- Up to 1 hour per day
- Size of home
- Small house
- More than once a week
- Coat length
- Over 10 years
- Vulnerable native breed
- Town or country
- Size of garden
- Small/ medium garden
Although the Spanish Water Dog was primarily a retriever of wildfowl, he has also traditionally been used as a herder of sheep. His thick coat, a feature of the breed, requires clipping once or twice each year.
Images for this breed
The Gundog breed group
Dogs that were originally trained to find live game and/or to retrieve game that had been shot and wounded. This group is divided into four categories - Retrievers, Spaniels, Hunt/Point/Retrieve, Pointers and Setters - although many of the breeds are capable of doing the same work as the other sub-groups. They make good companions, their temperament making them ideal all-round family dogs.
Breed standard colours
Breed standard colour means that the colour is accepted within the breed standard and is a traditional and well-known colour in this breed.
Breed standard colours in this breed include:
- Black & Tan
- Black & White
- Black With White Markings
- Brown & Tan
- Brown & White
- Brown With White Markings
- Cream & White
- Cream With White Markings
- Gold & White
- Gold With White Markings
- White & Black
- White & Brown
- White & Cream
- White & Gold
'Other' means you consider your puppy to be a colour not currently known within the breed and one that does not appear on either the breed standard or non-breed standard list. In this instance you would be directed through our registrations process to contact a breed club and/or council to support you on identifying and correctly listing the new colour.
Non-breed-standard colour means that the colour is not accepted within the breed standard and whilst some dogs within the breed may be this colour it is advised to only select a dog that fits within the breed standards for all points.
Colour is only one consideration when picking a breed or individual dog, health and temperament should always be a priority over colour.
Whether you’re thinking of buying a puppy, or breeding from your dog, it’s essential that you know what health issues may be found in your breed. To tackle these issues we advise that breeders use DNA tests, screening schemes and inbreeding coefficient calculators to help breed the healthiest dogs possible.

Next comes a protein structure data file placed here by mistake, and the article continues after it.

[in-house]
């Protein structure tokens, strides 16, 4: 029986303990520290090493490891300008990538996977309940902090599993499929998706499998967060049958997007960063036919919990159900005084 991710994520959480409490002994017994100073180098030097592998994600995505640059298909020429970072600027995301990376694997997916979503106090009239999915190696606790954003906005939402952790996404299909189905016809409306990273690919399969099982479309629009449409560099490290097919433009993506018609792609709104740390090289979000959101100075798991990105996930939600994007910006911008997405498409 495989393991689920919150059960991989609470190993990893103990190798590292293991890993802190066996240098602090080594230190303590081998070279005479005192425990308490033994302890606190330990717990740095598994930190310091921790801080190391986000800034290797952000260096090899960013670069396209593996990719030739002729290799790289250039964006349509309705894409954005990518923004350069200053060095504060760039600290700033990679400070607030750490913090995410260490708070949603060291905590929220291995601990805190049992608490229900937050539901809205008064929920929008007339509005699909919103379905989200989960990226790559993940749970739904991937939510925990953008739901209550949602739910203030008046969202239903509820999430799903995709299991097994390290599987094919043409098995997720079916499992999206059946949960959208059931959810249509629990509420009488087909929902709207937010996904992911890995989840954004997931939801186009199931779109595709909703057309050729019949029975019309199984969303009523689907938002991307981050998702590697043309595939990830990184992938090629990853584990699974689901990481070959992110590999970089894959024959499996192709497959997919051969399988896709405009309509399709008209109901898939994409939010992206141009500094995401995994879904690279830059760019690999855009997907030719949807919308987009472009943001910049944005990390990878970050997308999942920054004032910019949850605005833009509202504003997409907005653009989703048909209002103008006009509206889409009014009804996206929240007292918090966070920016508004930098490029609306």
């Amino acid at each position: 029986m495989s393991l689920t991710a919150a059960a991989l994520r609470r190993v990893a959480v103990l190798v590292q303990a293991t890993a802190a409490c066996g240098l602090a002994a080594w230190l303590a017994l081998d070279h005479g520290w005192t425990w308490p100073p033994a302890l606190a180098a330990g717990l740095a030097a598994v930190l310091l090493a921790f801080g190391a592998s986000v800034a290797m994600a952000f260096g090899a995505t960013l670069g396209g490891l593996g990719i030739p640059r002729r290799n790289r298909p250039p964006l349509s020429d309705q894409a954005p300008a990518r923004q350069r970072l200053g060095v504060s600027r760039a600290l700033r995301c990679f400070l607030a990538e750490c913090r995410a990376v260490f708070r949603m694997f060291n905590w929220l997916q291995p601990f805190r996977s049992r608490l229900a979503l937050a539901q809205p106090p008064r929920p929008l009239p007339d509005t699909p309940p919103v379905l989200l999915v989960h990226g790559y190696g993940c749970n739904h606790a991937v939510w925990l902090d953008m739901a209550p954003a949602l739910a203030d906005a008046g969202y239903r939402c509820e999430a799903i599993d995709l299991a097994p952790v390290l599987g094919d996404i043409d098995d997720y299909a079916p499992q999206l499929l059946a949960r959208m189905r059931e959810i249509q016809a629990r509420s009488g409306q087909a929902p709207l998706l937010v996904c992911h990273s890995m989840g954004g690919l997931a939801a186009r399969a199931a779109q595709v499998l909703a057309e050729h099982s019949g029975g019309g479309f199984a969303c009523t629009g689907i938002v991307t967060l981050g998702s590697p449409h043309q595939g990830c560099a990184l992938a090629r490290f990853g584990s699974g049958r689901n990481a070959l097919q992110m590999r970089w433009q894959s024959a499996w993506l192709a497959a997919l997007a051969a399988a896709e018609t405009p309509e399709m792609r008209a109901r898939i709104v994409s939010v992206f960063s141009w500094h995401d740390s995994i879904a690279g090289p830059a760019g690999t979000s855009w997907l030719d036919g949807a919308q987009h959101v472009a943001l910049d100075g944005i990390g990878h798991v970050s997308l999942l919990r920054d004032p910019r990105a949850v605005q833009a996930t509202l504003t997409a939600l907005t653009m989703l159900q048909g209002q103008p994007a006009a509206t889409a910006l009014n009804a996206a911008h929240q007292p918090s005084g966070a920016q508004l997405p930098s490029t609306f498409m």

More about health
Priority health schemes and tests
The Kennel Club's Assured Breeders must use the following schemes, tests and advice. All other breeders are strongly advised to also use these.
- Hip dysplasia screening scheme (BVA/KC)
- Eye testing - PLA (gonioscopy) (BVA/KC/ISDS)
- DNA test - prcd-PRA (part of The Kennel Club's CombiBreed package* - see below) (find lists of clear or carrier dogs)
Important health schemes and tests
We strongly recommend that all breeders, both assured breeders (ABs) and non ABs, use the following schemes, tests and advice.
- Bitches under 2 years not to produce a litter
- Bitches not to produce more than one litter in a 12-month period
- Eye screening scheme (BVA/KC/ISDS)
- Check inbreeding calculators
Other health schemes and tests available
- DNA test - CHG (part of The Kennel Club's CombiBreed package* - see below) (find lists of clear or carrier dogs)
- DNA test - NAD (part of The Kennel Club's CombiBreed package* - see below) (find lists of clear or carrier dogs)
- Linkage test (DNA based) - prcd-PRA
*CombiBreed - simple to use and easy to organise all-in-one DNA tests for breeders
The DNA tests listed above marked with an * are included in our CombiBreed health test package. This includes:
- Progressive Retinal Atrophy (prcd-PRA) (partner lab)
- Congenital Hypothyroidism with Goiter (CHG)
- Neuroaxonal Dystrophy (NAD)
As part of this package, all three of these tests are carried out from a single swab for a total of £135 (incl. VAT). Assured breeders receive a 10% discount (£121.50 incl. VAT).
Find out more about our CombiBreed health packages.
Find out about a particular dog's results
Please visit our Health Test Results Finder to discover the DNA or screening scheme test results for any dog on The Kennel Club's Breed Register.
You can also view the inbreeding coefficient calculation for a puppy's parents, or for a dog you're thinking of breeding from.
Have any questions about health in your breed?
If you have any concerns about a particular health condition in your breed then you may wish to speak to your vet or you could contact your breed health co-ordinator.
Breed health co-ordinators are individuals working on behalf of breed clubs and councils who are advocates for the health and welfare of their chosen breed. They acts as a spokesperson on matters of health and will collaborate with The Kennel Club on any health concerns the breed may have.
Contact the breed health co-ordinator for the Spanish Water Dog.
Currently no points of concern specific to this breed have been identified for special attention by judges, other than those covered routinely by The Kennel Club's breed standard.
There are a number of The Kennel Club's rules and regulations that may prevent a litter from being registered, find out about our general and breed specific breeding restrictions below.
More about breeding
In October 2008, our board agreed to record puppies that are born with naturally bobbed tails on registration certificates. The decision was made in order to help breeders identify which dogs or lines carry the tailless gene. The word bobtail is the only description of the tail which is accepted. The description of any other tail length or tails which are not naturally bobbed, such as full tail or legally docked will not be recorded. Confirmation of the tail status of puppies must be accompanied by veterinary certification (on practice headed paper) and sent with the litter registration form. As veterinary certification is required to record the status, this service is not available online.
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